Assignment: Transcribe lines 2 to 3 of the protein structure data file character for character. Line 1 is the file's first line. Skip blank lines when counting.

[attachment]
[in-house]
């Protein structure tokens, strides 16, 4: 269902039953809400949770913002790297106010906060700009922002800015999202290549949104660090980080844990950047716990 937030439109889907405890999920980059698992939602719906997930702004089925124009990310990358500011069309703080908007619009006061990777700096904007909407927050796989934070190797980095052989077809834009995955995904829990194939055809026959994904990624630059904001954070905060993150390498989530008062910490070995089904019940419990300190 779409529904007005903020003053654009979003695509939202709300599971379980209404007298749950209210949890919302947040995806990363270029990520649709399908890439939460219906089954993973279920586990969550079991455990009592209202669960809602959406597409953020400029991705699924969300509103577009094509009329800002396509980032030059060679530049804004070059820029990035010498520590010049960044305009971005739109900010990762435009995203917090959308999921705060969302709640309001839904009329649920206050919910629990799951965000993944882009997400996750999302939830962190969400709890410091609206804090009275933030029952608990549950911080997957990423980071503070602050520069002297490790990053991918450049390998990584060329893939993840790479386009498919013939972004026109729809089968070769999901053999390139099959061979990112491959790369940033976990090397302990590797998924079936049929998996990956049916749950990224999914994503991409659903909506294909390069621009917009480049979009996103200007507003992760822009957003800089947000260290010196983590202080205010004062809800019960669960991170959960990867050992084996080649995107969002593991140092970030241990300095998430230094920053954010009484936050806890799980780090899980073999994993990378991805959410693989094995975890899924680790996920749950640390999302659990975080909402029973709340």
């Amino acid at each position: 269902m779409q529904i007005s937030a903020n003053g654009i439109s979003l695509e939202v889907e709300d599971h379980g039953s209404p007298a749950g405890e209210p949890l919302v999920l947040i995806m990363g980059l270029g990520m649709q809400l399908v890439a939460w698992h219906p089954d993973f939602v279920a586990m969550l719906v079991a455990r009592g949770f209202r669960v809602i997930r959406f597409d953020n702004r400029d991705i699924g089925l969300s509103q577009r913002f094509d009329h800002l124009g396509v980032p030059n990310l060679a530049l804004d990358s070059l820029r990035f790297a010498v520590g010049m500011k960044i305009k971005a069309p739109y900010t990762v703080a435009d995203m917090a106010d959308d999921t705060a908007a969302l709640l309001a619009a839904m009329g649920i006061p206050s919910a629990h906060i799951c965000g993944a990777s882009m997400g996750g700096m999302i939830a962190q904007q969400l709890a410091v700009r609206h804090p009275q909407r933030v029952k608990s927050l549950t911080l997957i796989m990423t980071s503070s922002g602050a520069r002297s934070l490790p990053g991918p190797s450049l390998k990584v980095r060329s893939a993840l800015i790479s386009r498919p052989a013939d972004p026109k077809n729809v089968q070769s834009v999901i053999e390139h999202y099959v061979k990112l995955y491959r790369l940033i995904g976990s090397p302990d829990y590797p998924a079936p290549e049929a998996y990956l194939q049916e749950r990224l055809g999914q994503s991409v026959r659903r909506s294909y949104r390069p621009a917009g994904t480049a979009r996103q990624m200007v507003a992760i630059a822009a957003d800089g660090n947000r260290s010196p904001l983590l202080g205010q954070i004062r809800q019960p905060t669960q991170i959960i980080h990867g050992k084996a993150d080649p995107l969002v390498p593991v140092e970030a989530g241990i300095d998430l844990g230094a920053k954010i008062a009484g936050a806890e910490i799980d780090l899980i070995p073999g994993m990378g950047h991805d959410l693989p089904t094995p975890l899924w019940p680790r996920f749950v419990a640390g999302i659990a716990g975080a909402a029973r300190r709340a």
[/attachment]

């Protein structure tokens, strides 16, 4: 269902039953809400949770913002790297106010906060700009922002800015999202290549949104660090980080844990950047716990 937030439109889907405890999920980059698992939602719906997930702004089925124009990310990358500011069309703080908007619009006061990777700096904007909407927050796989934070190797980095052989077809834009995955995904829990194939055809026959994904990624630059904001954070905060993150390498989530008062910490070995089904019940419990300190 779409529904007005903020003053654009979003695509939202709300599971379980209404007298749950209210949890919302947040995806990363270029990520649709399908890439939460219906089954993973279920586990969550079991455990009592209202669960809602959406597409953020400029991705699924969300509103577009094509009329800002396509980032030059060679530049804004070059820029990035010498520590010049960044305009971005739109900010990762435009995203917090959308999921705060969302709640309001839904009329649920206050919910629990799951965000993944882009997400996750999302939830962190969400709890410091609206804090009275933030029952608990549950911080997957990423980071503070602050520069002297490790990053991918450049390998990584060329893939993840790479386009498919013939972004026109729809089968070769999901053999390139099959061979990112491959790369940033976990090397302990590797998924079936049929998996990956049916749950990224999914994503991409659903909506294909390069621009917009480049979009996103200007507003992760822009957003800089947000260290010196983590202080205010004062809800019960669960991170959960990867050992084996080649995107969002593991140092970030241990300095998430230094920053954010009484936050806890799980780090899980073999994993990378991805959410693989094995975890899924680790996920749950640390999302659990975080909402029973709340």
């Amino acid at each position: 269902m779409q529904i007005s937030a903020n003053g654009i439109s979003l695509e939202v889907e709300d599971h379980g039953s209404p007298a749950g405890e209210p949890l919302v999920l947040i995806m990363g980059l270029g990520m649709q809400l399908v890439a939460w698992h219906p089954d993973f939602v279920a586990m969550l719906v079991a455990r009592g949770f209202r669960v809602i997930r959406f597409d953020n702004r400029d991705i699924g089925l969300s509103q577009r913002f094509d009329h800002l124009g396509v980032p030059n990310l060679a530049l804004d990358s070059l820029r990035f790297a010498v520590g010049m500011k960044i305009k971005a069309p739109y900010t990762v703080a435009d995203m917090a106010d959308d999921t705060a908007a969302l709640l309001a619009a839904m009329g649920i006061p206050s919910a629990h906060i799951c965000g993944a990777s882009m997400g996750g700096m999302i939830a962190q904007q969400l709890a410091v700009r609206h804090p009275q909407r933030v029952k608990s927050l549950t911080l997957i796989m990423t980071s503070s922002g602050a520069r002297s934070l490790p990053g991918p190797s450049l390998k990584v980095r060329s893939a993840l800015i790479s386009r498919p052989a013939d972004p026109k077809n729809v089968q070769s834009v999901i053999e390139h999202y099959v061979k990112l995955y491959r790369l940033i995904g976990s090397p302990d829990y590797p998924a079936p290549e049929a998996y990956l194939q049916e749950r990224l055809g999914q994503s991409v026959r659903r909506s294909y949104r390069p621009a917009g994904t480049a979009r996103q990624m200007v507003a992760i630059a822009a957003d800089g660090n947000r260290s010196p904001l983590l202080g205010q954070i004062r809800q019960p905060t669960q991170i959960i980080h990867g050992k084996a993150d080649p995107l969002v390498p593991v140092e970030a989530g241990i300095d998430l844990g230094a920053k954010i008062a009484g936050a806890e910490i799980d780090l899980i070995p073999g994993m990378g950047h991805d959410l693989p089904t094995p975890l899924w019940p680790r996920f749950v419990a640390g999302i659990a716990g975080a909402a029973r300190r709340a």